charged with fourth-degree assault in connection
with a crime committed against an international
student in October. has been rescheduled for
'I‘Iiursday. Jan. 24th at 10 am. This is the second
postponement of the case. Mullins was arrested
for his alleged role in an attack against a UK stu
dent. Ippei Inoue. a sociology senior Iiioiie
claimed that he was struck in the face by a male
after leaving the WT. Young Library on October
3th If convicted. Mullins could receive a maxi
mum of 12 months in jail and a $00 fine.


Fayette County Courthouse opens

LEXINGTON. Ky. Fayette County's new
circuit courthouse was dedicated Thursday. The
new il‘illllllillllit‘lli‘tlilllill‘ courthouse. at Main and
Limestone streets. is full of amenities. It will re»
place the historic courthouse a few blocks away.
A long. carpeted ceremonial courtroom filled
with oak benches takes up much of the fourth
tloor. It was built for swearing-in attorneys and
robing judges. "It's much nicer than anything
we ye ever had in Fayette County icoui‘tsi.” said
Chief (‘ircuit Judge {\Iary Noble. The building
also will include a high-tech courtroom with pro-
visions for videos. telecrinferencing, remote testi
iiiony and computerized presentations. Beefedeup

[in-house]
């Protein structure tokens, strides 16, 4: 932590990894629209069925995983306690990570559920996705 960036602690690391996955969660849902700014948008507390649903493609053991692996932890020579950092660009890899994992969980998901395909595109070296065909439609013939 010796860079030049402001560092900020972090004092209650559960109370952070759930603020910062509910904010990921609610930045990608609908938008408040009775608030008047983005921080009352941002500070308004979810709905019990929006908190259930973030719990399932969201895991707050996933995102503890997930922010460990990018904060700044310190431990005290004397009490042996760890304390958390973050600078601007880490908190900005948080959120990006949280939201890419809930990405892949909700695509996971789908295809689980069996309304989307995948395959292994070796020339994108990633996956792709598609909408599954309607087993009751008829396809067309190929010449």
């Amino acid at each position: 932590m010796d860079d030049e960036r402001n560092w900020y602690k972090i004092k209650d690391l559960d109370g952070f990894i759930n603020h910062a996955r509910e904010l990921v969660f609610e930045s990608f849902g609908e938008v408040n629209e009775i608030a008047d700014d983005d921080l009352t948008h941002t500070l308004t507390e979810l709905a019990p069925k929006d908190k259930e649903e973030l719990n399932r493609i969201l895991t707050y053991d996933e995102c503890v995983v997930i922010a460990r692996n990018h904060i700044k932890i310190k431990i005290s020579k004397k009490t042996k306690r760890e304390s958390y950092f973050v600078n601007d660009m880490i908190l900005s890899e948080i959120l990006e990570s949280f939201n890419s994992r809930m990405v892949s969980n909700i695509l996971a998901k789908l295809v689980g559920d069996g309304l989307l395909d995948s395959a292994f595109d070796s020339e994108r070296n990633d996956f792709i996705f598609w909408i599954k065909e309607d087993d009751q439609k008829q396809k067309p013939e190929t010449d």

security will allow bailiffs to use secured eleva
tors and separate corridors and entrances to sep~
arate prisoners from the public, The 120.000-
squaretbot courthouse is part of a $62.5 million
complex that Will include a new district court
building across the street Noble said the second
building should be finished by summer.


Al-Oaida prisoner shipped to Cuba

KANDAHAR. Afghanistan US. Marines
began an extraordinary security mission on
Thursday night . flying the first 20 of hundreds of
aLQaida prisoners to a US, base on Cuba. where
they are to be held for questioning and possible
trial. Gunfire broke out near the heavily guarded
Marine base at Kandahar airport as the US. Air
Force 01? took off - a sign of how the area
around the city that was once a, stronghold of the
Taliban remains insecure Shortly after the air»
craft left the runway. the base received small
arms fire, and Marines responded with heavy
outgoing fire. Marine Lt James Jarvis told The



Reformed bad
boy Charlie
Sheen is looking
to make an
honest woman
out of Denise
Richards. The
two actors are
engaged, reps for
both confirmed
Although details
are scant.
Richards' rep.
Tracy Shaffer.
says Sheen did
the proposing
over Christmas.
Neither Shaffer
nor Sheen's rep.
Jeff Ballard,
knew if the
l0vebirds had set
a wedding date.
Richards. 30.
first shared
credits in 1993's
Loaded Weapon l.
Both had small
parts in the
Lethal Weapon
parody flick,
which starred
Sheen's older bro
Emilio Estevez.
But things got
mushy over the
past year, as
they costarred as
lovers in the
miss-it romantic
comedy Good
Advice and on
Sheen‘s Spin
City, which
Richards guest-
stared on.
According to
tabloid reports.
Richards recently
moved into
Sheen‘s Los

Associated Press. He said he knew of no US. ca-
sualties in the firefight, which witnesses said
lasted about a half-hour. The prisoners are being